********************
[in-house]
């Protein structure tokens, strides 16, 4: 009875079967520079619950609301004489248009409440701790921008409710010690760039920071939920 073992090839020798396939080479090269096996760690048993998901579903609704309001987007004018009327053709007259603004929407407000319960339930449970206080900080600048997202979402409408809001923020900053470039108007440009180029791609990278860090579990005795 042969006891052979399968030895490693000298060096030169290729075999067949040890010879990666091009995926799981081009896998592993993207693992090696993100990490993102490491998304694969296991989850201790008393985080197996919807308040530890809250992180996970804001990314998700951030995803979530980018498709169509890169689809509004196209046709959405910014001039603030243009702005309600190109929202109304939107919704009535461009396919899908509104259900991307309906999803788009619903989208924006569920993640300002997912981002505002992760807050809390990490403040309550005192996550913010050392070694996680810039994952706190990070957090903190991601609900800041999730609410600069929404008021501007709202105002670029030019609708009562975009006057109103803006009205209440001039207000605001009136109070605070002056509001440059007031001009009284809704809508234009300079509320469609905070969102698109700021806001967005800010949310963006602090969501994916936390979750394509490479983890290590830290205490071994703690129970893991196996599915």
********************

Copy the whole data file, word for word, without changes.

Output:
[in-house]
């Protein structure tokens, strides 16, 4: 009875079967520079619950609301004489248009409440701790921008409710010690760039920071939920 073992090839020798396939080479090269096996760690048993998901579903609704309001987007004018009327053709007259603004929407407000319960339930449970206080900080600048997202979402409408809001923020900053470039108007440009180029791609990278860090579990005795 042969006891052979399968030895490693000298060096030169290729075999067949040890010879990666091009995926799981081009896998592993993207693992090696993100990490993102490491998304694969296991989850201790008393985080197996919807308040530890809250992180996970804001990314998700951030995803979530980018498709169509890169689809509004196209046709959405910014001039603030243009702005309600190109929202109304939107919704009535461009396919899908509104259900991307309906999803788009619903989208924006569920993640300002997912981002505002992760807050809390990490403040309550005192996550913010050392070694996680810039994952706190990070957090903190991601609900800041999730609410600069929404008021501007709202105002670029030019609708009562975009006057109103803006009205209440001039207000605001009136109070605070002056509001440059007031001009009284809704809508234009300079509320469609905070969102698109700021806001967005800010949310963006602090969501994916936390979750394509490479983890290590830290205490071994703690129970893991196996599915």